Benny Lynch battled his way out of Glasgow during the Great Depression to become world champion and one of Scotland’s greatest boxers.

Born in 1913 in the Gorbals, he joined a local boys’ boxing club as a 5st youngster. However, his taste for performing led him to an early career as a fighter in the carnival booths then popular across Scotland.

His professional debut came in 1931 when, aged 18, he defeated Young Bryce. His career really took off the following year, when he beat the more experienced Jock Joe Aitken on points. Between March 1933 and March 1936 Benny was undefeated, winning 35 of his 39 matches and drawing the other four. 

He won the Scottish flyweight title in May 1934 and took the British, European and world flyweight titles from Jackie Brown in September 1935. In a fight that lasted just two rounds, he knocked his opponent down eight times, to the delight of the hundreds of Glaswegians who had travelled to Manchester for the bout.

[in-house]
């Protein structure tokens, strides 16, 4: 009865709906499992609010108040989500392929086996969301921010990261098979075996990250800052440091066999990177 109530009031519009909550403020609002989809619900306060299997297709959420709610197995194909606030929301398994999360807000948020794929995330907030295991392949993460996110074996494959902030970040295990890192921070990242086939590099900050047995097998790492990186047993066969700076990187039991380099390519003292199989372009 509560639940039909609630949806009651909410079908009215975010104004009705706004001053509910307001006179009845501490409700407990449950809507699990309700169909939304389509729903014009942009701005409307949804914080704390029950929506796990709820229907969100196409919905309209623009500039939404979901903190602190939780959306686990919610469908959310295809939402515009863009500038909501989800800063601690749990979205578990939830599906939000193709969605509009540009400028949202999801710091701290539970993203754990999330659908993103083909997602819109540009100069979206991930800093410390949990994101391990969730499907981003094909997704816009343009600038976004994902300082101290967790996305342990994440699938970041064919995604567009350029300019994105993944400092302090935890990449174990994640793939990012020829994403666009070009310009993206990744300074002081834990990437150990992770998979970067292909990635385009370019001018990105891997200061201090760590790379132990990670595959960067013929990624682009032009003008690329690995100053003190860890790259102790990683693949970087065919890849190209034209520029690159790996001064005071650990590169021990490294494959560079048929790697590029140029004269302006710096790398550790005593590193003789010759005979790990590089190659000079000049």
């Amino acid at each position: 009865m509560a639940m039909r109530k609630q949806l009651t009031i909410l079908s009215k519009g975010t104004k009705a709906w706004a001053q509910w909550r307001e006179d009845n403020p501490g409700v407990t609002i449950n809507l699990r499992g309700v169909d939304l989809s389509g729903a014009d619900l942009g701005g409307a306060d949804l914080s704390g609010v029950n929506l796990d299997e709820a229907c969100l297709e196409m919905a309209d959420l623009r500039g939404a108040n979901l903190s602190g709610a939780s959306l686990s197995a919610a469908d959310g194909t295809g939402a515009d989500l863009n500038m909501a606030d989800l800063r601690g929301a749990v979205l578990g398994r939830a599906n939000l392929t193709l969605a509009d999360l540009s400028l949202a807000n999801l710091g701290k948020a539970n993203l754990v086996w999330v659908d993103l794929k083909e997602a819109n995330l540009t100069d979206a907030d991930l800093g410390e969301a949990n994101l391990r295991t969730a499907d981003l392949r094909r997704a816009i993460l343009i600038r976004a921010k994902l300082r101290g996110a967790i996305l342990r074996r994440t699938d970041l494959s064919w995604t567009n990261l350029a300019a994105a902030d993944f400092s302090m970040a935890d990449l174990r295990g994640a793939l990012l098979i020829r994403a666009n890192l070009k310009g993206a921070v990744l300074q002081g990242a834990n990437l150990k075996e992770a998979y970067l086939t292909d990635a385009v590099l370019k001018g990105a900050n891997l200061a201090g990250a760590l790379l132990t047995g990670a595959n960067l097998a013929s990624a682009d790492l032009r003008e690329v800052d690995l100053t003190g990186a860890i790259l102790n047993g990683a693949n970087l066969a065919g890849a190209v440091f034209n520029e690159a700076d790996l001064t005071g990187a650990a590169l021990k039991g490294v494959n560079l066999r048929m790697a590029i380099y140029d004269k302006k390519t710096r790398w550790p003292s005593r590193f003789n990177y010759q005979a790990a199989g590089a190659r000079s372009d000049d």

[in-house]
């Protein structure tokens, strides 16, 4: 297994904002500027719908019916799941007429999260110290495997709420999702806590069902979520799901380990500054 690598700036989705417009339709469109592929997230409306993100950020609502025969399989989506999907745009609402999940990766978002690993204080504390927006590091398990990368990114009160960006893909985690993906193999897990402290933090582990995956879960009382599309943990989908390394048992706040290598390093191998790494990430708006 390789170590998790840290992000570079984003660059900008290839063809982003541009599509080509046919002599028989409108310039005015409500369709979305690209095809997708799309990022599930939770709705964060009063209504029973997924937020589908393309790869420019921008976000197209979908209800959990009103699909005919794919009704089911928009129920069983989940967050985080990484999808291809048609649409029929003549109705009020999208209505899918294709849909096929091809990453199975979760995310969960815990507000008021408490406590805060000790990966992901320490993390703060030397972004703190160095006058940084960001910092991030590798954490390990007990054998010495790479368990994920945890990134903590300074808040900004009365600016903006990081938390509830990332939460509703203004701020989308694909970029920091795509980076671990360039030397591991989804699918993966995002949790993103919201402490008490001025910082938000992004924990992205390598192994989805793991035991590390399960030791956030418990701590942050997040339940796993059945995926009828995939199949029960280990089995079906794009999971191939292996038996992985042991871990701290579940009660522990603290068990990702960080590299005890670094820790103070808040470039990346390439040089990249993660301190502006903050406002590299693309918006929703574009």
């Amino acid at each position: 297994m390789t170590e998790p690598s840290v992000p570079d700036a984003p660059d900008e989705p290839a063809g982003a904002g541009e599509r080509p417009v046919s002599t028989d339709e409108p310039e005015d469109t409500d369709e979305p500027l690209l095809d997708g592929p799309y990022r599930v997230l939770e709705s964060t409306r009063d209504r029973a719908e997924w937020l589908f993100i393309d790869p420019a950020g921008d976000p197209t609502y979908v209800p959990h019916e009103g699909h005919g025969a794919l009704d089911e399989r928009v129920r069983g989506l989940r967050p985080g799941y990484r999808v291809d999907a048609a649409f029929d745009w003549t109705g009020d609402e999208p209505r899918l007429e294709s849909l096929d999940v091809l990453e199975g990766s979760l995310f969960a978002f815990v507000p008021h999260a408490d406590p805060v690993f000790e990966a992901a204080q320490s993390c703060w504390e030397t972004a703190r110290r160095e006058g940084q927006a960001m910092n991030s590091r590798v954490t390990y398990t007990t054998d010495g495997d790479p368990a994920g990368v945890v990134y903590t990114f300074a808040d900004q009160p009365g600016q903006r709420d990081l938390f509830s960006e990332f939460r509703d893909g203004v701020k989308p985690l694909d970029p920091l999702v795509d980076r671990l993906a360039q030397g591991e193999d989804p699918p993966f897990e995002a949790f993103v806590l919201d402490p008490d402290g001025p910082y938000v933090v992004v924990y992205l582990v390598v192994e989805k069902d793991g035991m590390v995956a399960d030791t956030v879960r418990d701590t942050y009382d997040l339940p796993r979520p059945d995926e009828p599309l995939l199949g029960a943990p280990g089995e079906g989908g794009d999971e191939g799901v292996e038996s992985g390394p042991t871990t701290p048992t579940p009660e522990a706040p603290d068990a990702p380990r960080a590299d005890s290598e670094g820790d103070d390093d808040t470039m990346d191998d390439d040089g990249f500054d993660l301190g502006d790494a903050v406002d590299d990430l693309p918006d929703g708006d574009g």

There was some dispute on the other side of the Atlantic over the world title — a dispute that Lynch definitively settled when he beat the US-recognised champion Small Montana in January 1937.

Sadly, Benny’s later career was marred by problems with alcoholism and mental health issues, and he fought his last fight in 1938 at the age of 25. After his death in 1946, thousands of mourners attended his funeral at St Kentigern’s Cemetery in Glasgow. For all his troubles outside the ring, he is fondly remembered by millions.

Honour your hero

Nominate an inductee